Pipeline promises: How to survive Trans Mountain crossfire
Like every other part of controversial pipeline project economic debate is hopelessly polarized
Like millions of other British Columbians, the people of the tiny Matsqui First Nation have spent the past few years living in a crossfire of pipeline prognostication.
Kinder Morgan's Trans Mountain expansion is either Christmas, your birthday and the birth of your first child all rolled into one, or it's just slightly worse than Armaggedon, with oil slicks. Here are the so-called 'facts': you decide.
The only difference for the hundred-or-so residents on the reserve on the shores of the Fraser River north of Abbotsford is that any pipeline twinning would literally happen in their backyards.
And so they had a decision to make.
A very polarizing project
Economic development manager Stanley Morgan makes it clear not all the band's members are cheerleaders for the project. And not all are opposed.
They studied the impacts, had a vote and decided the benefits outweighed the risks. In many ways, that puts them in a perfect position to understand the questions still facing the public in light of Ottawa's decision to approve the project.
"It's a very polarizing kind of proposed project. You either love this idea and it gets everybody to work and everybody's happy, or you're completely opposed to this idea because it's going to kill marine habitat or terrestrial habitat," Morgan says.
"The difficult position that our leadership was put in was they had to put aside personal feelings and really figure out what was the potential upside and the potential downside and relay that to the community. And the community would then determine on what they thought was the best road for them."
Wildly different predictions
The predicted economic benefits of the Trans Mountain expansion have been a huge part of Kinder Morgan's sales job to both the public and the government.
They're clearly outlined in the National Energy Board's final report: the $5.5 billion project is expected to generate $1.2 billion in federal and provincial taxes during construction and $3.3 billion in revenues in its first 20 years of service.
The company says construction will support 58,000 person-years of direct and indirect employment. Once it's running, the extra pipeline would support 443 jobs per year, the bulk of them in B.C. And Trans Mountain has promised to work with Aboriginal groups on skill development, community investment and procurement.
But that's the company's side of things.
Intervenors claimed the project would have little benefit on local economies and might lower property values.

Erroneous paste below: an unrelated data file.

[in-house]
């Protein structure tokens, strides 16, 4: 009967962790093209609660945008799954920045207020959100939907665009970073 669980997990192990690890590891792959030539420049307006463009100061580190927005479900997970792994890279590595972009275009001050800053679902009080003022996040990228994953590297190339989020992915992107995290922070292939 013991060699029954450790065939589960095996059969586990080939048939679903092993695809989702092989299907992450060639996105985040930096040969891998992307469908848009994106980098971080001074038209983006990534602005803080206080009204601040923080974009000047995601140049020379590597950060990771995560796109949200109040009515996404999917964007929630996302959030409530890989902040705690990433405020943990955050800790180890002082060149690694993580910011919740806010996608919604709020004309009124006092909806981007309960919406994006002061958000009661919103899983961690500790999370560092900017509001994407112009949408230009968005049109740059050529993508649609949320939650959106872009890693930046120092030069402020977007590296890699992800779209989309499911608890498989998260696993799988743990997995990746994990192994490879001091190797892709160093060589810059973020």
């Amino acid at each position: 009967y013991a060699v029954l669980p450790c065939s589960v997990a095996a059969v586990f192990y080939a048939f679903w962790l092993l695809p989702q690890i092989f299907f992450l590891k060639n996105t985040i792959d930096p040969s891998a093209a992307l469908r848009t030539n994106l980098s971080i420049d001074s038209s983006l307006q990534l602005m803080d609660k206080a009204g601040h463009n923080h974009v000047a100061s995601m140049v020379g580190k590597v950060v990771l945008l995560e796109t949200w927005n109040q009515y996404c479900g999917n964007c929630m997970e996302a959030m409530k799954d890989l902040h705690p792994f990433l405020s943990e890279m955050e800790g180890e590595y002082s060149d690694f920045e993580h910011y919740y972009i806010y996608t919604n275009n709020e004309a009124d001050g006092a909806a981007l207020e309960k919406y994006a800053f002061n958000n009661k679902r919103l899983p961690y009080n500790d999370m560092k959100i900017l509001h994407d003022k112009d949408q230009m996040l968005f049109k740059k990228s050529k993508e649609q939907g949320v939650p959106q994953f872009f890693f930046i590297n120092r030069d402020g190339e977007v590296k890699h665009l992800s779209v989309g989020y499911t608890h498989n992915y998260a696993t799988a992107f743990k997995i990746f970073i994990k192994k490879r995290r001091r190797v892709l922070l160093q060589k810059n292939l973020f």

They also criticized the rosy macro-economic picture painted by a company-commissioned consultant who predicted the expansion would greatly enhance access of Canadian crude producers to new overseas markets, enabling them to claim higher prices for oil and deliver "maximum benefits" to Canadians in the process.
'They don't follow it'
Economist Robyn Allan withdrew from the NEB's review of the project after accusing the board of pre-determining the outcome. The former president and CEO of ICBC says everything from the methodology of the company's analysis to the scope of its considerations is flawed.
She complains that proponents rely on static economic conditions, without accounting for technological change or the potential that Asian markets might not be as lucrative as hoped for. And while increased oil prices might make producers happy, how will Canadians feel about paying more at the pump?
"The board is supposed to be an objective quasi-judicial body that looks at the public interest. And they have their definition of the public interest and they don't follow it," Allan says.
"The board is supposed to have a situation with these hearings where they listen to experts like the numerous experts hired by different organizations. And in fact, all they did was accept Kinder Morgan's report."
No money-back guarantee
Muddling your way through the NEB's 553-page recommendation report does little to resolve the differences.
The authors lay out the company's position, the positions of the intervenors and the "view of the board" which, on economic issues inevitably favours Kinder Morgan.
But it's not like there's a money-back guarantee if they're wrong.
Which is why the Matsqui First Nation has had to look beyond grand economic predictions to figure out the nuts and bolts of what the Trans Mountain expansion might look like for the reserve's residents.
The pipeline already runs through their territory.
Morgan says the leadership hired companies to assess the risks and also worked extensively with Kinder Morgan to ensure any benefits would be more than just theoretical.
'I can see them deliver here'
"I can only speak for Matsqui's level, and I have already seen Kinder Morgan deliver on promises of training and increased emergency response," he says.
"Without being able to see if they're able to deliver on the whole project, I can see them deliver here in Matsqui, so that gives hope that it could happen. But that's all just speculation on my part."
That's just one man's journey to accepting a pipeline project that appears destined to be the subject of bitter debate for years to come.
Granted the First Nation had the ability to negotiate directly with the company on issues vital to their future and hold them to their word if the promised benefits turn out to be as exaggerated as economists like Allan suggest.
For that, the rest of us have only the federal government. But we've got our own contract with them. It's due for renewal — or cancellation — in October 2019.